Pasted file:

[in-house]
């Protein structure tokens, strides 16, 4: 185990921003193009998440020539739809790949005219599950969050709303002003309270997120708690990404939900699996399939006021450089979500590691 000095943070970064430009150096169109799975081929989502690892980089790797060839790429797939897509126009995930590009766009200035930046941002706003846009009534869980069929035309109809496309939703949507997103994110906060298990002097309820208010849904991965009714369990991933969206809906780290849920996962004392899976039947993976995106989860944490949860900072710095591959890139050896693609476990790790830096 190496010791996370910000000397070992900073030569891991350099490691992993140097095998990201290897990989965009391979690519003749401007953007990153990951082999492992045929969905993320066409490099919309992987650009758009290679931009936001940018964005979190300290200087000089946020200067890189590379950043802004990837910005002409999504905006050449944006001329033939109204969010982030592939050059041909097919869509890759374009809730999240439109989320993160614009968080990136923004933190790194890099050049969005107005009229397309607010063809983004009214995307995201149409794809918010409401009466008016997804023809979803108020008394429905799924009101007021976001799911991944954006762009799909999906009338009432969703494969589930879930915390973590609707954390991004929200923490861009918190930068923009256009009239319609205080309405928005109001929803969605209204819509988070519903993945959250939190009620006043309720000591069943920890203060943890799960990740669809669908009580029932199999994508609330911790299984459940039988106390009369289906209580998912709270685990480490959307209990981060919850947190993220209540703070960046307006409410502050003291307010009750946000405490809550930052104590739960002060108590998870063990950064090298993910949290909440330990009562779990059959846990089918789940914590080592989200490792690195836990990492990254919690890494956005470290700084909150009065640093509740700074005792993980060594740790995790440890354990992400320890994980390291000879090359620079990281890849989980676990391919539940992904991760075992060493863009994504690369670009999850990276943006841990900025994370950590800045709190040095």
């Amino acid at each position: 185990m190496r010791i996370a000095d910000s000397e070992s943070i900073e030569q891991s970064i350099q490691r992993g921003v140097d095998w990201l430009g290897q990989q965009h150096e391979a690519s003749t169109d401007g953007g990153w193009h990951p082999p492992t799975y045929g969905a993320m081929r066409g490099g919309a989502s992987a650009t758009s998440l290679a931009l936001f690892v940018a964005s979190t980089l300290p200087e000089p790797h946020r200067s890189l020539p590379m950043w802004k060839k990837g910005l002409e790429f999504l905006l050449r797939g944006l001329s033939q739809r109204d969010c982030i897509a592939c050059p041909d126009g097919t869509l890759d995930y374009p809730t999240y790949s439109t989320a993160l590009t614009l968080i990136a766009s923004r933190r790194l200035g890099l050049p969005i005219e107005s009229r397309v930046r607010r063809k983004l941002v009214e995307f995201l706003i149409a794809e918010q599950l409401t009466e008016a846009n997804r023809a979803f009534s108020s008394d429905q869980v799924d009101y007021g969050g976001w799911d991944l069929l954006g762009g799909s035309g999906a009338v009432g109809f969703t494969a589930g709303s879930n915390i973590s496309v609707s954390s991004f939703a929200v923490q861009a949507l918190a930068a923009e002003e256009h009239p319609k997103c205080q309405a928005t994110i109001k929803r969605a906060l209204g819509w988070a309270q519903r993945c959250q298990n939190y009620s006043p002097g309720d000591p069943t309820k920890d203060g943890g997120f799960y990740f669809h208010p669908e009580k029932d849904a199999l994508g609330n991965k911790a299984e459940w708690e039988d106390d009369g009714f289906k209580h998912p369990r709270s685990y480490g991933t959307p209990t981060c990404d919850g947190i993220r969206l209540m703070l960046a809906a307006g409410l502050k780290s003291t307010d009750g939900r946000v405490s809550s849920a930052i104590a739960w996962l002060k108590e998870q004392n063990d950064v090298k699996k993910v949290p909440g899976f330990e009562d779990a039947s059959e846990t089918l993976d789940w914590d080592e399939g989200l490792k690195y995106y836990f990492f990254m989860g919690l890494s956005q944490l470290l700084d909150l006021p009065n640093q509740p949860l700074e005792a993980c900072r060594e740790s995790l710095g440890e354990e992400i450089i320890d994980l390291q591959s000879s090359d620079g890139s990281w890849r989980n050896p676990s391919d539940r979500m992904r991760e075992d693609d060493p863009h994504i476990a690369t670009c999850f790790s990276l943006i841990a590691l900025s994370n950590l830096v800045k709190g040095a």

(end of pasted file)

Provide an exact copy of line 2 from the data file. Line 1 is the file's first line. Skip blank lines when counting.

């Protein structure tokens, strides 16, 4: 185990921003193009998440020539739809790949005219599950969050709303002003309270997120708690990404939900699996399939006021450089979500590691 000095943070970064430009150096169109799975081929989502690892980089790797060839790429797939897509126009995930590009766009200035930046941002706003846009009534869980069929035309109809496309939703949507997103994110906060298990002097309820208010849904991965009714369990991933969206809906780290849920996962004392899976039947993976995106989860944490949860900072710095591959890139050896693609476990790790830096 190496010791996370910000000397070992900073030569891991350099490691992993140097095998990201290897990989965009391979690519003749401007953007990153990951082999492992045929969905993320066409490099919309992987650009758009290679931009936001940018964005979190300290200087000089946020200067890189590379950043802004990837910005002409999504905006050449944006001329033939109204969010982030592939050059041909097919869509890759374009809730999240439109989320993160614009968080990136923004933190790194890099050049969005107005009229397309607010063809983004009214995307995201149409794809918010409401009466008016997804023809979803108020008394429905799924009101007021976001799911991944954006762009799909999906009338009432969703494969589930879930915390973590609707954390991004929200923490861009918190930068923009256009009239319609205080309405928005109001929803969605209204819509988070519903993945959250939190009620006043309720000591069943920890203060943890799960990740669809669908009580029932199999994508609330911790299984459940039988106390009369289906209580998912709270685990480490959307209990981060919850947190993220209540703070960046307006409410502050003291307010009750946000405490809550930052104590739960002060108590998870063990950064090298993910949290909440330990009562779990059959846990089918789940914590080592989200490792690195836990990492990254919690890494956005470290700084909150009065640093509740700074005792993980060594740790995790440890354990992400320890994980390291000879090359620079990281890849989980676990391919539940992904991760075992060493863009994504690369670009999850990276943006841990900025994370950590800045709190040095």